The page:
View original topic: Installing 1967 12 volt 1500 in a 1965 bug
DeVertible Wed Jun 12, 2013 8:19 am

Can anyone list the issues and changes that go along with instaling a 12 volt 1500cc engine in a 1965 bug? Some things are obvious but these swaps alway end up having a few hidden surprises that make the change more than just interesting. I read somewhere the 1967 engine compartment was larger than the earlier editions so fit and tin is one concern, along with the electrical conversion. Any thought and help from experience would be appreciated.

glutamodo Wed Jun 12, 2013 8:31 am

The flywheel is 4mm larger in diameter, you'll need to clearance for it:

And you'll need a 12V starter to match the flywheel and a 6-12 conversion bushing.

The cooling tin from a 67 engine should fit the 65 engine compartment fine.

DeVertible Wed Jun 12, 2013 9:28 am

Thanks for your knowledge. The engine I am considering is complete with tin and all externals (including flywheel) except for exhaust. I am really not interested in altering my trans unless that is the only option. Is retaining the 6 volt system a viable option on a 1500cc motor or is that just stupid? Glad to hear the engine fit should be fine.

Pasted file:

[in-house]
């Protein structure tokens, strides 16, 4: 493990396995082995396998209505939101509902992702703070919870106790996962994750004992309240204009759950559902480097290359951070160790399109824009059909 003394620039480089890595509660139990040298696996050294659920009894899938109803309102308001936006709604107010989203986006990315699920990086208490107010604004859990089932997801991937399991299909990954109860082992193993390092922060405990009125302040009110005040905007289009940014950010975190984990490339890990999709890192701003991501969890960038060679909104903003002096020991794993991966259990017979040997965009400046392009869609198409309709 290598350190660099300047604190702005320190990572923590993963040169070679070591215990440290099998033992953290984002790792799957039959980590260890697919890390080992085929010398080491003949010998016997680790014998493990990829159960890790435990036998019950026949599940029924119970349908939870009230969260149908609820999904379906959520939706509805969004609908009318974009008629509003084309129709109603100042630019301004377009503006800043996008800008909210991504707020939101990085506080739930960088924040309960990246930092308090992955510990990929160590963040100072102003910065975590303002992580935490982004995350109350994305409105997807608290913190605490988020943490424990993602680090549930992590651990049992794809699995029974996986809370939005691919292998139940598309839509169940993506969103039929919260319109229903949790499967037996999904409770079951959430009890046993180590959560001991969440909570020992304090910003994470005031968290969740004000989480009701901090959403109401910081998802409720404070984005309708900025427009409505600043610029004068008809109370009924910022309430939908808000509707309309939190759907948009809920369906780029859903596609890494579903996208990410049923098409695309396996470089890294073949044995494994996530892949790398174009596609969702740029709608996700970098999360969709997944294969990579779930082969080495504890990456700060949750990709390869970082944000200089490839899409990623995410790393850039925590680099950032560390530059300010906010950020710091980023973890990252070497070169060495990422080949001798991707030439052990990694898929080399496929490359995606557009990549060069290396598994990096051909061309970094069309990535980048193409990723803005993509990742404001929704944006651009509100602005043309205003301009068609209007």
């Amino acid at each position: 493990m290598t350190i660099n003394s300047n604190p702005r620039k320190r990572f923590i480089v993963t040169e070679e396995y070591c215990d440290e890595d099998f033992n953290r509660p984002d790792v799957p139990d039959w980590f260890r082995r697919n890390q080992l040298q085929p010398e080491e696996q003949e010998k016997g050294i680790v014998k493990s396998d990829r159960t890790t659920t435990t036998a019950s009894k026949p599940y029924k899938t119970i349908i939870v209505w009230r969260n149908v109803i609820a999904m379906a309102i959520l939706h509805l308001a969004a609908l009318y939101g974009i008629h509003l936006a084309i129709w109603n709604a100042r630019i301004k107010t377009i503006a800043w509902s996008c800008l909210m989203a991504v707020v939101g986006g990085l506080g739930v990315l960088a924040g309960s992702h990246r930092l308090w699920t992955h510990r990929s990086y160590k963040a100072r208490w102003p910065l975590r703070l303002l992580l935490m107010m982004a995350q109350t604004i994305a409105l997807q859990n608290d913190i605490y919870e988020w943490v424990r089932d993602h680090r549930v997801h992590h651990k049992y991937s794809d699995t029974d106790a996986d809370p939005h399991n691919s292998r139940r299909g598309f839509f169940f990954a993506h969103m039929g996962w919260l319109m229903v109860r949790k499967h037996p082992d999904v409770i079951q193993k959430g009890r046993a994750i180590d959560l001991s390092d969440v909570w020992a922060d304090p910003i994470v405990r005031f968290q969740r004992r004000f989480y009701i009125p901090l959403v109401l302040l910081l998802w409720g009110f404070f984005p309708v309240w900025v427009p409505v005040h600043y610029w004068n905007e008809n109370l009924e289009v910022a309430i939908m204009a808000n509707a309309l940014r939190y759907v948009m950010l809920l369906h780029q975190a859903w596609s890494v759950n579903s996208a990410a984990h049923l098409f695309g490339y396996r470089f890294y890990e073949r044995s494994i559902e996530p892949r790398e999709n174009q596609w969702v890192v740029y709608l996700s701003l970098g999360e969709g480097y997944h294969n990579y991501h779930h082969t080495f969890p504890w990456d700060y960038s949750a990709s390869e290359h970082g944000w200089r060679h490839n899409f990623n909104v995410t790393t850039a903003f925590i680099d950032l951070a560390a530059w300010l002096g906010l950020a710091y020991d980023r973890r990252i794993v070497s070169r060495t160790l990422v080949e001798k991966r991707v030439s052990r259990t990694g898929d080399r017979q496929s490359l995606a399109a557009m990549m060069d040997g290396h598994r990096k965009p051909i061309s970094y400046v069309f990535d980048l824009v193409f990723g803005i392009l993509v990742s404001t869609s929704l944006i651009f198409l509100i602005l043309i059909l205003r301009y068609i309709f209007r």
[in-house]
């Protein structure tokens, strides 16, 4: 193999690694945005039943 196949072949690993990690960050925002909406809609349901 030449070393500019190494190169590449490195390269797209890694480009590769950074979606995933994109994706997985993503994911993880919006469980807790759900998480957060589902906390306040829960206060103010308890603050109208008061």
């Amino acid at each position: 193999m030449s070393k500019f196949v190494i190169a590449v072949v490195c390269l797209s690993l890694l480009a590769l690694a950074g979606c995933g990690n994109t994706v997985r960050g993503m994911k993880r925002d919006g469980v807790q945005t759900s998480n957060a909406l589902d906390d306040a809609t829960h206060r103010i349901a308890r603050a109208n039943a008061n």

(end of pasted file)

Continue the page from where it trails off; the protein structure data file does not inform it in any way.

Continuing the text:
risk Wed Jun 12, 2013 10:08 am

DeVertible wrote: Is retaining the 6 volt system a viable option on a 1500cc motor or is that just stupid?

The 6 volt flywheel won't fit on the 1500 crank... at least it wouldn't work on my friends 64. We just did the swap on his car, no big deal to modify the trans as Glut suggested. You can only see the mods inside the trans, not visible from the outside.

glutamodo Wed Jun 12, 2013 10:26 am

Back when I was working on VWs, we sold ATK/Vege remanufactured engines that came with the late O-ring style flywheel. Their installation book said you could use a 6V flywheel on their engines - I wish I had one of those booklets around actually, I'd scan and post it. I think it said to use the metal sealing washer between crank and flywheel and reset the endplay. ATK had a pretty good 1-year/12K warranty and I don't think they'd have allowed this kind of thing if it wasn't OK. I have to add though, that we never actually had to do it.

Now, putting an O-ring flywheel onto the early "step" crankshaft, now that is a no-no!

Actually, the last few months of 1966 production used an 109-tooth, 180mm-clutch flywheel with the O-ring crankshaft/flywheel... but those aren't exactly easy to come by.

drs1023 Wed Jun 12, 2013 11:29 am

Takes less than an hour to make the larger flywheel fit into your early transmission. Here's what my '63 trans looked like - the shiny spots are all that need the touching up, not the entire transmission.

Install the engine and flywheel until it touches. Remove all spark plugs from the engine and turn it with a wrench/ratchet until it leaves score marks. Back the engine out and remove the material. It may take a cooupla' times to get the flywheel to spin without hitting the transaxle. I used a flap wheel on a 4" grinder and a Dremel with a small spiral cutter to get rid of very little material.

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